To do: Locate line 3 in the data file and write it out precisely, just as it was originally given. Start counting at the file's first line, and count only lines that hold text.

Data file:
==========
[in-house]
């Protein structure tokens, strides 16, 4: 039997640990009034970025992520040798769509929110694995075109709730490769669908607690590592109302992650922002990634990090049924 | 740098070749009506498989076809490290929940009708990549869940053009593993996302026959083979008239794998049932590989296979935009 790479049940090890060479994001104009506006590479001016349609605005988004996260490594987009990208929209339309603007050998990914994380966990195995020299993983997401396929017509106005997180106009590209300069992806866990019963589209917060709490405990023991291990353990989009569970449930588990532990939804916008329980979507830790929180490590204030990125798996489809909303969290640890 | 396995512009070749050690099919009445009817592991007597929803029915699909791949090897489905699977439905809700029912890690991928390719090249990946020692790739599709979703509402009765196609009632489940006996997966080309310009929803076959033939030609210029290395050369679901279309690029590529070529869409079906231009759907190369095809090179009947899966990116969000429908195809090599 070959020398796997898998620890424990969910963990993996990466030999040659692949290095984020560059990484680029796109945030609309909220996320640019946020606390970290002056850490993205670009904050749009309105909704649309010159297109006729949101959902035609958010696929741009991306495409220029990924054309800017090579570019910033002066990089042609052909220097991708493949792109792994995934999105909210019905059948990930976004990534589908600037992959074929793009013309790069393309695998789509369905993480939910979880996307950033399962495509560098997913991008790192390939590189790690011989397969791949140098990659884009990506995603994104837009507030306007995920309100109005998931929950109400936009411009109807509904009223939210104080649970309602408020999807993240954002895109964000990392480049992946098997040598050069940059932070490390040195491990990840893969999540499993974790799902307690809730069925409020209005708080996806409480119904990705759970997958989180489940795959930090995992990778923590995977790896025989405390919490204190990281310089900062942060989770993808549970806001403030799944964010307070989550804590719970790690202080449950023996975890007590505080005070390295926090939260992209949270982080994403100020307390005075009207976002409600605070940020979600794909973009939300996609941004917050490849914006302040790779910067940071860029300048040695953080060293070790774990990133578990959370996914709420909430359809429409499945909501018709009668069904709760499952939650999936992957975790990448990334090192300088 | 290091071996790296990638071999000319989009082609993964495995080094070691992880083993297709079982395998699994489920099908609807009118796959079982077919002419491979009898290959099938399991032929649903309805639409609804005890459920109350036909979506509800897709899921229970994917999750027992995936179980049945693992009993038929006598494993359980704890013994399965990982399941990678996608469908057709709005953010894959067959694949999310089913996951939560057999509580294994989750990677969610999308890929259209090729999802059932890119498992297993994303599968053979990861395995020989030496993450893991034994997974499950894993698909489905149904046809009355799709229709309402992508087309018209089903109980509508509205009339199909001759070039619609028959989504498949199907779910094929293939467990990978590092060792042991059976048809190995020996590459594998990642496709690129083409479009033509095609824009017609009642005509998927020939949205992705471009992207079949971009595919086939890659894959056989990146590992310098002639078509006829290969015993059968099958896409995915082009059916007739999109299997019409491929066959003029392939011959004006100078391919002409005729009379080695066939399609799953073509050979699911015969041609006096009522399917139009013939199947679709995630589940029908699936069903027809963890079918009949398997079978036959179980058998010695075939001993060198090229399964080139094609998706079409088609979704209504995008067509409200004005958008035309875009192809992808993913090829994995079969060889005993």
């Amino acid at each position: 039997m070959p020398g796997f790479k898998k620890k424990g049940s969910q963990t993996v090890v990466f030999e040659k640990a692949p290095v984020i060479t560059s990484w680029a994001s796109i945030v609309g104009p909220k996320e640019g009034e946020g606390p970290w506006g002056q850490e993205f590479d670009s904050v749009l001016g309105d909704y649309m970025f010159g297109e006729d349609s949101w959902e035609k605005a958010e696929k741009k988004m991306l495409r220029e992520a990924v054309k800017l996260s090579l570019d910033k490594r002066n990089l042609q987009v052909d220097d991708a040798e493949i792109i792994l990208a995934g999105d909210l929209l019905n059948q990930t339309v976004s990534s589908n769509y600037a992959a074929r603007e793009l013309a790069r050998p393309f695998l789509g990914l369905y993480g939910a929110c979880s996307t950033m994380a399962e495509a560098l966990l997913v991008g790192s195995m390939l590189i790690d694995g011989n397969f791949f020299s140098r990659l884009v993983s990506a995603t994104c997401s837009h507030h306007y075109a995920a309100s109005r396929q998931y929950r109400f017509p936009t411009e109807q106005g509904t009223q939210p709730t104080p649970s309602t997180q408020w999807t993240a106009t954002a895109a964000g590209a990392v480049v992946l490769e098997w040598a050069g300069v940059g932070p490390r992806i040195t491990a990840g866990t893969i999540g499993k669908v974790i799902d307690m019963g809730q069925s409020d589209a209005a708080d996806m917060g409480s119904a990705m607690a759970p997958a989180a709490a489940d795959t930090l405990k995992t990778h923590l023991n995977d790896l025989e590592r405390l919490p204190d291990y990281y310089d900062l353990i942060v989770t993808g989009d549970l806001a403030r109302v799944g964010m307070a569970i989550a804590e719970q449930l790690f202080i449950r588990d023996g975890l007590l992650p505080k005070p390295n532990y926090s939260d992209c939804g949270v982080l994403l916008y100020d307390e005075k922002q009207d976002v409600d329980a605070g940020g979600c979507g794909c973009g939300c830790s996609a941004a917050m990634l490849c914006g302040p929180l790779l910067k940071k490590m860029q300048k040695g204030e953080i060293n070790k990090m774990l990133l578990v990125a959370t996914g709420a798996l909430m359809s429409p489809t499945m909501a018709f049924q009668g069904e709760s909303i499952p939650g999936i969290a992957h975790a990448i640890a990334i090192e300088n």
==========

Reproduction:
């Amino acid at each position: 039997m070959p020398g796997f790479k898998k620890k424990g049940s969910q963990t993996v090890v990466f030999e040659k640990a692949p290095v984020i060479t560059s990484w680029a994001s796109i945030v609309g104009p909220k996320e640019g009034e946020g606390p970290w506006g002056q850490e993205f590479d670009s904050v749009l001016g309105d909704y649309m970025f010159g297109e006729d349609s949101w959902e035609k605005a958010e696929k741009k988004m991306l495409r220029e992520a990924v054309k800017l996260s090579l570019d910033k490594r002066n990089l042609q987009v052909d220097d991708a040798e493949i792109i792994l990208a995934g999105d909210l929209l019905n059948q990930t339309v976004s990534s589908n769509y600037a992959a074929r603007e793009l013309a790069r050998p393309f695998l789509g990914l369905y993480g939910a929110c979880s996307t950033m994380a399962e495509a560098l966990l997913v991008g790192s195995m390939l590189i790690d694995g011989n397969f791949f020299s140098r990659l884009v993983s990506a995603t994104c997401s837009h507030h306007y075109a995920a309100s109005r396929q998931y929950r109400f017509p936009t411009e109807q106005g509904t009223q939210p709730t104080p649970s309602t997180q408020w999807t993240a106009t954002a895109a964000g590209a990392v480049v992946l490769e098997w040598a050069g300069v940059g932070p490390r992806i040195t491990a990840g866990t893969i999540g499993k669908v974790i799902d307690m019963g809730q069925s409020d589209a209005a708080d996806m917060g409480s119904a990705m607690a759970p997958a989180a709490a489940d795959t930090l405990k995992t990778h923590l023991n995977d790896l025989e590592r405390l919490p204190d291990y990281y310089d900062l353990i942060v989770t993808g989009d549970l806001a403030r109302v799944g964010m307070a569970i989550a804590e719970q449930l790690f202080i449950r588990d023996g975890l007590l992650p505080k005070p390295n532990y926090s939260d992209c939804g949270v982080l994403l916008y100020d307390e005075k922002q009207d976002v409600d329980a605070g940020g979600c979507g794909c973009g939300c830790s996609a941004a917050m990634l490849c914006g302040p929180l790779l910067k940071k490590m860029q300048k040695g204030e953080i060293n070790k990090m774990l990133l578990v990125a959370t996914g709420a798996l909430m359809s429409p489809t499945m909501a018709f049924q009668g069904e709760s909303i499952p939650g999936i969290a992957h975790a990448i640890a990334i090192e300088n």